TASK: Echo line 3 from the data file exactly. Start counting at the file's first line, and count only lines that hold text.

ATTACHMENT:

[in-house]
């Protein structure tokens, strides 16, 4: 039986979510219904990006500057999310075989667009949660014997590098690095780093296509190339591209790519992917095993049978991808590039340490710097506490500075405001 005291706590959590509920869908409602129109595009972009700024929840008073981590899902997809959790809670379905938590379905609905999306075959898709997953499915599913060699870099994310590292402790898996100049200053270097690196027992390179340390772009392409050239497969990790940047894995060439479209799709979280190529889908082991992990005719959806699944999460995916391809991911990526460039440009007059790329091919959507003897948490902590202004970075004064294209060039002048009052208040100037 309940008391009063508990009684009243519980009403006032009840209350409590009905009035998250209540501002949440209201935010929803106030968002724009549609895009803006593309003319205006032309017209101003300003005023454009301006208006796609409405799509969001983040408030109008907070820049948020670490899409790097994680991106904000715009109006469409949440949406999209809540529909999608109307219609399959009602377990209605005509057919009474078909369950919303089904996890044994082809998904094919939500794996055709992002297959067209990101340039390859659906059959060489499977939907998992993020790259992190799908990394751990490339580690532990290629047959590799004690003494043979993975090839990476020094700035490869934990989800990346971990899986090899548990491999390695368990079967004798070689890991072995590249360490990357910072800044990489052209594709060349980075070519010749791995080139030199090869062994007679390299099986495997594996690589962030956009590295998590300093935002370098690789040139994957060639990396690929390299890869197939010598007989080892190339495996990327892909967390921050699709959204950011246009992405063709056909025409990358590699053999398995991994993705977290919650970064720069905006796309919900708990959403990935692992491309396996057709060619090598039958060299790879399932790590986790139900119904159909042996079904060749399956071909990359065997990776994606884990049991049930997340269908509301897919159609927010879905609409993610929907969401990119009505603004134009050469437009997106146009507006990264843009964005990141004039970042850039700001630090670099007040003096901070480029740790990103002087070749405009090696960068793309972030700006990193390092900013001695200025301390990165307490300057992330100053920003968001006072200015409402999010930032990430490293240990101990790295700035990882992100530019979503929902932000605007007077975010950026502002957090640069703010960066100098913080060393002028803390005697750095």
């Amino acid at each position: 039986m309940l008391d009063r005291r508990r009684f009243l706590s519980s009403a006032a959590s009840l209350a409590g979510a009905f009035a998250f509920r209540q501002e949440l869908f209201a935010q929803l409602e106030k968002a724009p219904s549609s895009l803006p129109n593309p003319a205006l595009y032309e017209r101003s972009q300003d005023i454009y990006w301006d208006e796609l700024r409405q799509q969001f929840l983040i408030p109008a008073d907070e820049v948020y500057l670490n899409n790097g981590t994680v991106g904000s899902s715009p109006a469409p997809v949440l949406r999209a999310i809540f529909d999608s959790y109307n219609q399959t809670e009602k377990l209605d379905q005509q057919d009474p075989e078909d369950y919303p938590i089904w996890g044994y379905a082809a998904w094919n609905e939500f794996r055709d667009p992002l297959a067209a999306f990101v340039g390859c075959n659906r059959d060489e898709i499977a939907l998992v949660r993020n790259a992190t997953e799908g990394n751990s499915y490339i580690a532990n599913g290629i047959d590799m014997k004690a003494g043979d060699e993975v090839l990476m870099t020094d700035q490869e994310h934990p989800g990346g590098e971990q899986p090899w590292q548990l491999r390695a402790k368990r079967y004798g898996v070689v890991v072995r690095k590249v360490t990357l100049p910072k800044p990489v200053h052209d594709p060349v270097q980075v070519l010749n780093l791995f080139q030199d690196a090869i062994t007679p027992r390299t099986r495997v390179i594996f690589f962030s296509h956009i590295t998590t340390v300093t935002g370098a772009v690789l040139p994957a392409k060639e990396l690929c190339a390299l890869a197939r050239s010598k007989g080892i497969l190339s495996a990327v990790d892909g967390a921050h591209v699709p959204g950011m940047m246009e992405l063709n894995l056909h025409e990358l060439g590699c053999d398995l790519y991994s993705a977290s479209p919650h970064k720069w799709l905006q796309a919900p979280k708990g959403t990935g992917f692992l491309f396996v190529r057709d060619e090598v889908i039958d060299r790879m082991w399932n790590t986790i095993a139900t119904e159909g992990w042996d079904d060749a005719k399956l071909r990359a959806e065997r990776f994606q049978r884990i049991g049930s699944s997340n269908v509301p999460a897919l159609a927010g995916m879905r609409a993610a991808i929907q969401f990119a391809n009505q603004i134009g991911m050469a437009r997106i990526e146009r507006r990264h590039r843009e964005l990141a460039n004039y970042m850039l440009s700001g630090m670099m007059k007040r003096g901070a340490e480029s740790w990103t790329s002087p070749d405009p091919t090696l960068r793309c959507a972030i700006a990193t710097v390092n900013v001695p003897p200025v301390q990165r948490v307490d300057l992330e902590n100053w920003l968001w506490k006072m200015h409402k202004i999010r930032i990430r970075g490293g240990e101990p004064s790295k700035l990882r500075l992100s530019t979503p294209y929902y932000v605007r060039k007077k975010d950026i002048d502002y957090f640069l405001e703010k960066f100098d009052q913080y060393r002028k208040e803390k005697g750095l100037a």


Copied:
């Amino acid at each position: 039986m309940l008391d009063r005291r508990r009684f009243l706590s519980s009403a006032a959590s009840l209350a409590g979510a009905f009035a998250f509920r209540q501002e949440l869908f209201a935010q929803l409602e106030k968002a724009p219904s549609s895009l803006p129109n593309p003319a205006l595009y032309e017209r101003s972009q300003d005023i454009y990006w301006d208006e796609l700024r409405q799509q969001f929840l983040i408030p109008a008073d907070e820049v948020y500057l670490n899409n790097g981590t994680v991106g904000s899902s715009p109006a469409p997809v949440l949406r999209a999310i809540f529909d999608s959790y109307n219609q399959t809670e009602k377990l209605d379905q005509q057919d009474p075989e078909d369950y919303p938590i089904w996890g044994y379905a082809a998904w094919n609905e939500f794996r055709d667009p992002l297959a067209a999306f990101v340039g390859c075959n659906r059959d060489e898709i499977a939907l998992v949660r993020n790259a992190t997953e799908g990394n751990s499915y490339i580690a532990n599913g290629i047959d590799m014997k004690a003494g043979d060699e993975v090839l990476m870099t020094d700035q490869e994310h934990p989800g990346g590098e971990q899986p090899w590292q548990l491999r390695a402790k368990r079967y004798g898996v070689v890991v072995r690095k590249v360490t990357l100049p910072k800044p990489v200053h052209d594709p060349v270097q980075v070519l010749n780093l791995f080139q030199d690196a090869i062994t007679p027992r390299t099986r495997v390179i594996f690589f962030s296509h956009i590295t998590t340390v300093t935002g370098a772009v690789l040139p994957a392409k060639e990396l690929c190339a390299l890869a197939r050239s010598k007989g080892i497969l190339s495996a990327v990790d892909g967390a921050h591209v699709p959204g950011m940047m246009e992405l063709n894995l056909h025409e990358l060439g590699c053999d398995l790519y991994s993705a977290s479209p919650h970064k720069w799709l905006q796309a919900p979280k708990g959403t990935g992917f692992l491309f396996v190529r057709d060619e090598v889908i039958d060299r790879m082991w399932n790590t986790i095993a139900t119904e159909g992990w042996d079904d060749a005719k399956l071909r990359a959806e065997r990776f994606q049978r884990i049991g049930s699944s997340n269908v509301p999460a897919l159609a927010g995916m879905r609409a993610a991808i929907q969401f990119a391809n009505q603004i134009g991911m050469a437009r997106i990526e146009r507006r990264h590039r843009e964005l990141a460039n004039y970042m850039l440009s700001g630090m670099m007059k007040r003096g901070a340490e480029s740790w990103t790329s002087p070749d405009p091919t090696l960068r793309c959507a972030i700006a990193t710097v390092n900013v001695p003897p200025v301390q990165r948490v307490d300057l992330e902590n100053w920003l968001w506490k006072m200015h409402k202004i999010r930032i990430r970075g490293g240990e101990p004064s790295k700035l990882r500075l992100s530019t979503p294209y929902y932000v605007r060039k007077k975010d950026i002048d502002y957090f640069l405001e703010k960066f100098d009052q913080y060393r002028k208040e803390k005697g750095l100037a």